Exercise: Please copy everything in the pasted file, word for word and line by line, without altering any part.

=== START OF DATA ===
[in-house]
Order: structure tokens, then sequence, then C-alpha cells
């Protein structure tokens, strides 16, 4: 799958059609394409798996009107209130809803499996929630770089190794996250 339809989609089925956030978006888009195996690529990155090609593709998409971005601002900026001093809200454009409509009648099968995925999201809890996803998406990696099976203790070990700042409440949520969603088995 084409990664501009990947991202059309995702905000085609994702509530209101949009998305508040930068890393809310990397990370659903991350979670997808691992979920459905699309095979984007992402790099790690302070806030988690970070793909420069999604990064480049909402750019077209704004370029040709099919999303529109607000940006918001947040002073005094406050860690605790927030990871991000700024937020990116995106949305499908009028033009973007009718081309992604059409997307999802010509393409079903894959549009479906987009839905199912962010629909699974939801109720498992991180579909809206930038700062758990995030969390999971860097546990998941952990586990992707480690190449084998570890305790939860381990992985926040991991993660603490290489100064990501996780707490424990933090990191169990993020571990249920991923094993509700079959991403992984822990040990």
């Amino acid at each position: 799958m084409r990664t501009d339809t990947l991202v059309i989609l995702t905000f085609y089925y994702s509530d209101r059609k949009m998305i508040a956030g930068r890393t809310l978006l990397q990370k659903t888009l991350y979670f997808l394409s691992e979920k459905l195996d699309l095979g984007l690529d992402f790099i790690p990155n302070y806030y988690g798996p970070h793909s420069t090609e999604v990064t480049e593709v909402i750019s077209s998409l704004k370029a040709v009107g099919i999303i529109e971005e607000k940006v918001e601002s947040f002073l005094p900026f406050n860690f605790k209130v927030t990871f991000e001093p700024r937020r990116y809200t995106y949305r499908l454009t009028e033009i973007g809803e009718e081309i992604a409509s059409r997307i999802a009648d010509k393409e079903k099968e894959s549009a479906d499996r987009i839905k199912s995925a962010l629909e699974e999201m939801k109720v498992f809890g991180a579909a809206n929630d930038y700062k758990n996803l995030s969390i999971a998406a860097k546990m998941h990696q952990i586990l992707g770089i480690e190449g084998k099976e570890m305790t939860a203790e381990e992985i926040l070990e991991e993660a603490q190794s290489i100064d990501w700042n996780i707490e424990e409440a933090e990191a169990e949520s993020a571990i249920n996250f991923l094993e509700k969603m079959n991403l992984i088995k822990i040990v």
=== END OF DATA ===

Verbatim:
[in-house]
Order: structure tokens, then sequence, then C-alpha cells
């Protein structure tokens, strides 16, 4: 799958059609394409798996009107209130809803499996929630770089190794996250 339809989609089925956030978006888009195996690529990155090609593709998409971005601002900026001093809200454009409509009648099968995925999201809890996803998406990696099976203790070990700042409440949520969603088995 084409990664501009990947991202059309995702905000085609994702509530209101949009998305508040930068890393809310990397990370659903991350979670997808691992979920459905699309095979984007992402790099790690302070806030988690970070793909420069999604990064480049909402750019077209704004370029040709099919999303529109607000940006918001947040002073005094406050860690605790927030990871991000700024937020990116995106949305499908009028033009973007009718081309992604059409997307999802010509393409079903894959549009479906987009839905199912962010629909699974939801109720498992991180579909809206930038700062758990995030969390999971860097546990998941952990586990992707480690190449084998570890305790939860381990992985926040991991993660603490290489100064990501996780707490424990933090990191169990993020571990249920991923094993509700079959991403992984822990040990």
């Amino acid at each position: 799958m084409r990664t501009d339809t990947l991202v059309i989609l995702t905000f085609y089925y994702s509530d209101r059609k949009m998305i508040a956030g930068r890393t809310l978006l990397q990370k659903t888009l991350y979670f997808l394409s691992e979920k459905l195996d699309l095979g984007l690529d992402f790099i790690p990155n302070y806030y988690g798996p970070h793909s420069t090609e999604v990064t480049e593709v909402i750019s077209s998409l704004k370029a040709v009107g099919i999303i529109e971005e607000k940006v918001e601002s947040f002073l005094p900026f406050n860690f605790k209130v927030t990871f991000e001093p700024r937020r990116y809200t995106y949305r499908l454009t009028e033009i973007g809803e009718e081309i992604a409509s059409r997307i999802a009648d010509k393409e079903k099968e894959s549009a479906d499996r987009i839905k199912s995925a962010l629909e699974e999201m939801k109720v498992f809890g991180a579909a809206n929630d930038y700062k758990n996803l995030s969390i999971a998406a860097k546990m998941h990696q952990i586990l992707g770089i480690e190449g084998k099976e570890m305790t939860a203790e381990e992985i926040l070990e991991e993660a603490q190794s290489i100064d990501w700042n996780i707490e424990e409440a933090e990191a169990e949520s993020a571990i249920n996250f991923l094993e509700k969603m079959n991403l992984i088995k822990i040990v």